The money has been put up by the Zorginstituut Nederland, and the healthcare organisation ZonMw
Translated by Thomas Ansell
As reported by nu.nl, the UMCG in Groningen has received a large amount of money in the form of a research grant to look into a ‘promising’ form of immunotherapy, which could be effective in treating lymphatic cancer.
Each year about 1700 people in the Netherlands suffer from that type of cancer, however it looks as though the treatment being investigated may be useful in treating other types of cancer, too. The therapy is known as ‘CAR T-Cell Therapy’, and aims to train the body’s own immune system to attack cancerous cells. Since last year the therapy has been available under Dutch basic health insurance- though treatment costs about 330,000 euros per patient.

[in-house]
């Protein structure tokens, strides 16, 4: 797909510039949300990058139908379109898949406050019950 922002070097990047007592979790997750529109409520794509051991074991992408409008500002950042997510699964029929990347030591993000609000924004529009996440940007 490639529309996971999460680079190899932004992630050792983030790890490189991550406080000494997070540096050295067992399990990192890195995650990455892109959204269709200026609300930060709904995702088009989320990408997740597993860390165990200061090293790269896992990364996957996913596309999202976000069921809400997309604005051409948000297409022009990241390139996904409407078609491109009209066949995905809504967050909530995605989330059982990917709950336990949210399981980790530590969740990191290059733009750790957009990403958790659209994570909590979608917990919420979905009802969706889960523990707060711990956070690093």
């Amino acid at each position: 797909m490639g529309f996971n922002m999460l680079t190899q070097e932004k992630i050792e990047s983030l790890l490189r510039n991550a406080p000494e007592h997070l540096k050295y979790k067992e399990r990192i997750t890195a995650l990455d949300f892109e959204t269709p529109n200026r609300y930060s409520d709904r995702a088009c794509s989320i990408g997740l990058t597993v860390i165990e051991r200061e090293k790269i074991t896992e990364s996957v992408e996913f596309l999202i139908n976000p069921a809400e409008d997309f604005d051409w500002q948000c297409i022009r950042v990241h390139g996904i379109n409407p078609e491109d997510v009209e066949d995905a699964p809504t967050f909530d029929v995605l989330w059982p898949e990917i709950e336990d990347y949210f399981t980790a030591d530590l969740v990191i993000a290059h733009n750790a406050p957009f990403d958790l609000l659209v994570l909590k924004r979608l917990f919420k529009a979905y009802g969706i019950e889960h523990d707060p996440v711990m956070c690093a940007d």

This is because the cells are imported from the United States (which would also explain the eye-watering cost), which can leave some patients waiting 6 weeks for the required CAR T cells.
The UMCG will be working with the Radboudumc (Nijmegen), Erasmum MC (Rotterdam), and the Amsterdam UMC on the research. Each of the hospitals will produce their own CAR T cells, and test their effectiveness.
“The thinking is that this will lead to wins in terms of both quality and time. Because everything takes place in one location, more fresh cells can be utilised. The patient cost could come down to 80,000 euros per patient”, says the Zorginstituut Nederland.
According to hematologist and research leader Tom van Meerten of the UMCH, about 40 percent of Dutch CAR T patients are still cancer-free after 2 years. The research will include 299 patients, and will last 6 years.
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